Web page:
Monday, April 28, 2014

A new proposal for gender-neutral language

Should the English language add new words to avoid gender-biased pronouns?  That suggestion keeps cropping up, as evidenced in Dennis Baron’s book Grammar and Gender, which catalogues such neologisms dating back the year 1850. Now South Dakota’s Charles Marshall Thatcher proposes to add to the list. In an article titled What Is “Eet”? A Proposal to Add a Series of Referent-Inclusive Third Person Singular Pronouns and Possessive Adjectives to the English Language for Use in Legal Drafting, Thatcher does indeed suggest the word eet, which would replace he, she, or it to refer to a person of unspecified sex. Other new pronouns would include ee, herim, hermit, and herimself. Example: “The statute applies to herim.”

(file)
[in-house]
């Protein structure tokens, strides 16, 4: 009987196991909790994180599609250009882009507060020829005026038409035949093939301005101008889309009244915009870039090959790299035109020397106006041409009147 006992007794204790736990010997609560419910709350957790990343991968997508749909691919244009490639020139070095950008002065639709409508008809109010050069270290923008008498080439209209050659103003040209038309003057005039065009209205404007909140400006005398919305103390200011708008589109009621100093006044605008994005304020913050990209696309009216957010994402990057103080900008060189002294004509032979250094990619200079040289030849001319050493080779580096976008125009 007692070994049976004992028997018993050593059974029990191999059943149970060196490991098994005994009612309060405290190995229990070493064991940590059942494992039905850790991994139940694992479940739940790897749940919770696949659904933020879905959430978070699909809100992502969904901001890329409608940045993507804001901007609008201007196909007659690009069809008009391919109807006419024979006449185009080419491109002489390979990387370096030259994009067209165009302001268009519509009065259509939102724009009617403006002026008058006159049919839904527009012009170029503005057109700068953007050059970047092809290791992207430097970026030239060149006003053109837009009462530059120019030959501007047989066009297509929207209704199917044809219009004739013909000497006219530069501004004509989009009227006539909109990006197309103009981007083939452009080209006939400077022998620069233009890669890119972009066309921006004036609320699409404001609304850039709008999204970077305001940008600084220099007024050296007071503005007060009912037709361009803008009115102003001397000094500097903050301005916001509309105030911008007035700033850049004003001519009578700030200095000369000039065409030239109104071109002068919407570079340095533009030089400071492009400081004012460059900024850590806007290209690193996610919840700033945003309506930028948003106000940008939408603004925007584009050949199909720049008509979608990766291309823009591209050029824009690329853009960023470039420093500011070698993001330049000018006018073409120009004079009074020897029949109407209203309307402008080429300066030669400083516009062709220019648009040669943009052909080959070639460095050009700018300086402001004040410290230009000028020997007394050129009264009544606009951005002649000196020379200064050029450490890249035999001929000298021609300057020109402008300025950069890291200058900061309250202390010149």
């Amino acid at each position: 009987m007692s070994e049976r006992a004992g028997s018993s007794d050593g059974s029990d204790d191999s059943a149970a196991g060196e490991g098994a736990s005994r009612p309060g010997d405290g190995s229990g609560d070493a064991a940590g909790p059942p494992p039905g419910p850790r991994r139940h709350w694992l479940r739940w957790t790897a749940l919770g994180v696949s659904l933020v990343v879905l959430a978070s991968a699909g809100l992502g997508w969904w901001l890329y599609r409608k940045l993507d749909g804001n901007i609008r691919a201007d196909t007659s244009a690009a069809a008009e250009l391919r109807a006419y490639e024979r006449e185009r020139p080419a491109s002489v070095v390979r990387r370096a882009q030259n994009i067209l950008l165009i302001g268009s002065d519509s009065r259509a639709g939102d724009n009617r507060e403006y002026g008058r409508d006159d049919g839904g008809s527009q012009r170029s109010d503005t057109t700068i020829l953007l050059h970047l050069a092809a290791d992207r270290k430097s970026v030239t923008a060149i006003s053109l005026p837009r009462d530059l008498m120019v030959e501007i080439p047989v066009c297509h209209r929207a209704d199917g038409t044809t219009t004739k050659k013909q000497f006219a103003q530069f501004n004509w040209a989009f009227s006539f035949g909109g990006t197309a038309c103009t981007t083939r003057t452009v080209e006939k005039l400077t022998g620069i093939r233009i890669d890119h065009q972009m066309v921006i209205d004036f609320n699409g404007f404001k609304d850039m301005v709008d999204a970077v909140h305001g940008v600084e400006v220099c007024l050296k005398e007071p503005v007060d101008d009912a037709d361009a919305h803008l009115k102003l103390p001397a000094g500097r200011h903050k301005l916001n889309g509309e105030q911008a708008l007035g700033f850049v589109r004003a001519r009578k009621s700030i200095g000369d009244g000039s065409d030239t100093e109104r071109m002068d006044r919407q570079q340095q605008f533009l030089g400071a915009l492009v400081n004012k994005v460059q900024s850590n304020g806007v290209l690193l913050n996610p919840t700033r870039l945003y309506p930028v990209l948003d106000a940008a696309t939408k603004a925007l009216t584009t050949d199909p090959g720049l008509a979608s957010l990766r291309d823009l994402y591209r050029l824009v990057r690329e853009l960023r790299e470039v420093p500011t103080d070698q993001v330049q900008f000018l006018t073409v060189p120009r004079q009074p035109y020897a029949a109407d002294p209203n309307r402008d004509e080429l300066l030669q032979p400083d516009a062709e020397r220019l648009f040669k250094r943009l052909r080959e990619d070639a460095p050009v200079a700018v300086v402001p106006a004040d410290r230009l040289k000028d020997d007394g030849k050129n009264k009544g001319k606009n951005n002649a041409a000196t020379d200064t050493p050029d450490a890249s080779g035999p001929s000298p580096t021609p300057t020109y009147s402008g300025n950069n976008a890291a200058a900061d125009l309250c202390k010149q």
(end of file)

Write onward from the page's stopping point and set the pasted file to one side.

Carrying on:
Such neologisms have not caught on so far, and with good reason. They cause a reader to stumble, and some of them are, as William Safire once said, “unspeakable.” And there are more graceful ways to avoid biased pronouns, as I pointed out in my article on gender-neutral language in the federal courts. Two of the most common ones are changing a noun to the plural so a plural pronoun fits (“Lawyers should file their briefs on time”) or recasting the sentence (“Briefs should be filed on time.”)  

My answer to Thatcher’s question is “Eet is not a word and should not become one.”


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